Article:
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A 'new' approach to legal history in the British Empire is emerging. Rather than the traditional 'single site' approach taken by colonial legal historians, scholars are increasingly engaging in work which is pan-colonial, comparative, or which, if it is focused on a particular colony, seeks to place that site within the broader legal, political, cultural and intellectual frameworks of Empire. It focuses on the comparisons, the mobilities, the continuities and the ruptures of legal engagement across the globe.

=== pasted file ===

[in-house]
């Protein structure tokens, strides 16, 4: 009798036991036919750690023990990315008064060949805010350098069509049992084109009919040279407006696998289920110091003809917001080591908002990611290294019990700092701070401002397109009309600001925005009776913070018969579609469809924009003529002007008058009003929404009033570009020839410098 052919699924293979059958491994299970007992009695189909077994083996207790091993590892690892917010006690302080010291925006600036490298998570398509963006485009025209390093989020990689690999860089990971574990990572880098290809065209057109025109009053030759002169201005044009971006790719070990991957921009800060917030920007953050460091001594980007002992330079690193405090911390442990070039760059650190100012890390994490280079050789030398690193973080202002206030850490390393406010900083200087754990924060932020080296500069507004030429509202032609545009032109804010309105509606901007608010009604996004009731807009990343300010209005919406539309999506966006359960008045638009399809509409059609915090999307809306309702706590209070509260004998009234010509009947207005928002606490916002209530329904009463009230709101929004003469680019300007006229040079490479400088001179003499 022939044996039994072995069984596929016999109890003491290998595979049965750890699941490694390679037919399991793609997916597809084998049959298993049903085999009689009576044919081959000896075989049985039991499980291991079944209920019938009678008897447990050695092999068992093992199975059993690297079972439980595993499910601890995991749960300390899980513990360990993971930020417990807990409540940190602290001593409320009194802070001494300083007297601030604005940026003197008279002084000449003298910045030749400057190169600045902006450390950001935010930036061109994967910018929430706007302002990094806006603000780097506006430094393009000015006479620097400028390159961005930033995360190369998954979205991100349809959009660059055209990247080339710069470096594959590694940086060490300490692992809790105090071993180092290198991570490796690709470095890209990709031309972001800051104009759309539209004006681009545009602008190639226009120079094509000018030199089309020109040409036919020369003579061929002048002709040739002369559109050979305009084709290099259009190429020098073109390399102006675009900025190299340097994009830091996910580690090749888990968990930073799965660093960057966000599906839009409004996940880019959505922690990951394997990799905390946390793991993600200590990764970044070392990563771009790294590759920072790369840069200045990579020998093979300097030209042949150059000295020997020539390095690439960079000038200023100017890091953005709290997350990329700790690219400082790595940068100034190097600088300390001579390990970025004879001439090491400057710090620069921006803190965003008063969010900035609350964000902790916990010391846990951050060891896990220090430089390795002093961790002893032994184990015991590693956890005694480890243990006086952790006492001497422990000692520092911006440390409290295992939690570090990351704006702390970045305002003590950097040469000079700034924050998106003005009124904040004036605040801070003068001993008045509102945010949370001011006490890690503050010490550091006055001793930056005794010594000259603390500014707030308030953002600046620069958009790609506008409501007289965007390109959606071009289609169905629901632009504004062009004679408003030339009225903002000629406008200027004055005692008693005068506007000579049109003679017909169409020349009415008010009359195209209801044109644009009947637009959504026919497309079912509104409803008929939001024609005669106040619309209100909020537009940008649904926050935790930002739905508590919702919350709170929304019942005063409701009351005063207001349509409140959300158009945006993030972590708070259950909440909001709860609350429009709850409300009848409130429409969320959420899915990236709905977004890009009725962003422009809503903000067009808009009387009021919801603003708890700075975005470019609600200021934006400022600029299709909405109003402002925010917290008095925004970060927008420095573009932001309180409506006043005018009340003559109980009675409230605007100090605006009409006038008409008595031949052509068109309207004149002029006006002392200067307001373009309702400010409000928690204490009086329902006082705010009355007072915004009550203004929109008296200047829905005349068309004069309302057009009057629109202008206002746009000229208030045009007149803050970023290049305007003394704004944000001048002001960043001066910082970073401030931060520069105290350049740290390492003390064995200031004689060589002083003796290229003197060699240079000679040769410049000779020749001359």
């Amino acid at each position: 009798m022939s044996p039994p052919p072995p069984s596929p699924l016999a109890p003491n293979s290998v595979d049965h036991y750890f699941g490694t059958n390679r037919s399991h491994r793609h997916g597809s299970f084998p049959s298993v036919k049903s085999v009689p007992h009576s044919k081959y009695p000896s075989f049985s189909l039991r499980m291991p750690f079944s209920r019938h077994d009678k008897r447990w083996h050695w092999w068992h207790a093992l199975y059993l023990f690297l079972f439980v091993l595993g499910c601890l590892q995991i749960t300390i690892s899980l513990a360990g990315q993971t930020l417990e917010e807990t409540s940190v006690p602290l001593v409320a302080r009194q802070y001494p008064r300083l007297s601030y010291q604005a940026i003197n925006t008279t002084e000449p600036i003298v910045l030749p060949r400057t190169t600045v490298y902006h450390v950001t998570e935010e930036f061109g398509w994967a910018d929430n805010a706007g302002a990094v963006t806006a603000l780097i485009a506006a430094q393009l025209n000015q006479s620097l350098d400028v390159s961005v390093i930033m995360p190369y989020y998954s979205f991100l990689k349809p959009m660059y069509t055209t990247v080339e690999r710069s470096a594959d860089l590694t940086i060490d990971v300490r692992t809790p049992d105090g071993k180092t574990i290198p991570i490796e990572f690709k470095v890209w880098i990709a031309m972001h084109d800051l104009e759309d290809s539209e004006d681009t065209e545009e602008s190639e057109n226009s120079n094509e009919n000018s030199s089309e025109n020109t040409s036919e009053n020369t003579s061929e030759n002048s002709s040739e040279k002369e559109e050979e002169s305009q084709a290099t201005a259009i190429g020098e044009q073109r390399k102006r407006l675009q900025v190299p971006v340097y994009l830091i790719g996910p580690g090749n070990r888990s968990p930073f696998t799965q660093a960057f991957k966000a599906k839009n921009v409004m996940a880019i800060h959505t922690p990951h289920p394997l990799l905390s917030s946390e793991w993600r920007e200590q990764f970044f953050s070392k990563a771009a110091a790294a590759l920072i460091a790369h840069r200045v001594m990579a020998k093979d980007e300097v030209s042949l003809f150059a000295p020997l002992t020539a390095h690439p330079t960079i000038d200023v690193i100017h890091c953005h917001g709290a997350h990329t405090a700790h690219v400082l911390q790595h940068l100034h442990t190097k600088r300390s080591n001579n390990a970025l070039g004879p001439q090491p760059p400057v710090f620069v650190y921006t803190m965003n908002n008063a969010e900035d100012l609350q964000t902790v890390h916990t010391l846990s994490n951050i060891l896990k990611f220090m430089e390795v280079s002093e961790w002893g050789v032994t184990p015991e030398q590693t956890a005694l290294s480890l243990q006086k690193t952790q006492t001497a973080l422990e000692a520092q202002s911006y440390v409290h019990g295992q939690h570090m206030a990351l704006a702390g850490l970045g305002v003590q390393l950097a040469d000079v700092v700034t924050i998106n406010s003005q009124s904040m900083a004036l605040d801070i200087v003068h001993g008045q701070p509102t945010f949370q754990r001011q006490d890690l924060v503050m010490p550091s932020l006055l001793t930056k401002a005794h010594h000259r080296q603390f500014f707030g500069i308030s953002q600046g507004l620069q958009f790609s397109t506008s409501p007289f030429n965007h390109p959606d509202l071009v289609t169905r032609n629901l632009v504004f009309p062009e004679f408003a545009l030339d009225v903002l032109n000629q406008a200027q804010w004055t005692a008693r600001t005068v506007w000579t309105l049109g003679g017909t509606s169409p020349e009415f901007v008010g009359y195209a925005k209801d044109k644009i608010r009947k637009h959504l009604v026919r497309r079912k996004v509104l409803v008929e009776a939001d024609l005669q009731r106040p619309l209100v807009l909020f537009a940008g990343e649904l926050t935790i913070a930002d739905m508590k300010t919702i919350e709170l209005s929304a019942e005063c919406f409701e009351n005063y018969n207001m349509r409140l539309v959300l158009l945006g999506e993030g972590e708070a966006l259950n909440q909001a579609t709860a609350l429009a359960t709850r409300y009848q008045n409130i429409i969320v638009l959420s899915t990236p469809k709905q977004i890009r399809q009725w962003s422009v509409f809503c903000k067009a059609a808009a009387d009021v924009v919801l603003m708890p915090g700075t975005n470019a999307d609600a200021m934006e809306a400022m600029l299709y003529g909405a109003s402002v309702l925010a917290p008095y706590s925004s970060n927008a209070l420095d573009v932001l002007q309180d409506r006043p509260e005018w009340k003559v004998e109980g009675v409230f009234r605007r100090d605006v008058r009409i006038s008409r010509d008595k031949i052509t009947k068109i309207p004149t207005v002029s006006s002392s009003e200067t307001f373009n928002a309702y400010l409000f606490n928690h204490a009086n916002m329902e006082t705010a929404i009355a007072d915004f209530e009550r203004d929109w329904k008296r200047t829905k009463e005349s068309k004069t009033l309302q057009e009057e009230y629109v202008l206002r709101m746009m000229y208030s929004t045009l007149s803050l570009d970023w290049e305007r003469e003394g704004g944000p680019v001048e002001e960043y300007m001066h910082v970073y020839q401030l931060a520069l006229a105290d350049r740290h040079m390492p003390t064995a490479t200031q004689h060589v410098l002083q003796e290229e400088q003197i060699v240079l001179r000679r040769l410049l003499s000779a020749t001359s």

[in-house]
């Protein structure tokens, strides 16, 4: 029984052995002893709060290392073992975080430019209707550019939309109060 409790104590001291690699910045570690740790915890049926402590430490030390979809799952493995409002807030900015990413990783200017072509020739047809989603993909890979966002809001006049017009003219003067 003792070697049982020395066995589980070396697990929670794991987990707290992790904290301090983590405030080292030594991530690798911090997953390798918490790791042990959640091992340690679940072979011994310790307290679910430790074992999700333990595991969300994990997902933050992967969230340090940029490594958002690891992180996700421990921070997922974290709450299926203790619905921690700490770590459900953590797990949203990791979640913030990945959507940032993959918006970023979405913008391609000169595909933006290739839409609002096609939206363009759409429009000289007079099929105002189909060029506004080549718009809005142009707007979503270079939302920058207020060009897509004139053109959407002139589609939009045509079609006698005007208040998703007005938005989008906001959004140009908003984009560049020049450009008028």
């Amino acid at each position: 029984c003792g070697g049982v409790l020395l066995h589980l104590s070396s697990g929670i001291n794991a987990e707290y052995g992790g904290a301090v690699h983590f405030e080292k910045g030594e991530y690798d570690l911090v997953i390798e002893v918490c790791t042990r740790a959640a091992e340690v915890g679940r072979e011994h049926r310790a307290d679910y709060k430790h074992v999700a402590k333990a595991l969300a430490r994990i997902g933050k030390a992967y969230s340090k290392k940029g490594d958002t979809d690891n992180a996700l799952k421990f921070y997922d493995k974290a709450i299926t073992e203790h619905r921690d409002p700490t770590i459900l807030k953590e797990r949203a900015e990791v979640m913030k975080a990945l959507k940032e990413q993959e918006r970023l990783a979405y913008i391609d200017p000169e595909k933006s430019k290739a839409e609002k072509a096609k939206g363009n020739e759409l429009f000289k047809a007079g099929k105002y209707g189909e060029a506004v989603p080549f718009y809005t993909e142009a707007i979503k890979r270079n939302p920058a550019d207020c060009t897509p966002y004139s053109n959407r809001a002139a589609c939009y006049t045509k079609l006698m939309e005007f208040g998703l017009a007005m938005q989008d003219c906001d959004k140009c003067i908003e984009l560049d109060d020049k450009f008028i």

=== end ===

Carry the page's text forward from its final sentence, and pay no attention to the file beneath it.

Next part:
This book brings together established senior scholars with exciting newer authors from a range of disciplines, in order to present just such an approach to the law in - and of - Empire. Too often law is still relegated to one of a number of forces or trajectories - for example the movements of military forces and commodities - that circulated and operated in Empire.
This collection seeks, therefore, to investigate law's central place in the British Empire, and the role of its agents in embedding British rule and culture in colonial territories. Showcasing the richness and diversity of writing about law in Empire, it illuminates the continuities and discontinuities of law's effects in Empire and the ways in which law was a crucial element in the manifestation of Empire itself. It will be of considerable interest to legal historians, top historians of Empire, and anyone concerned with Empire's contemporary legacy.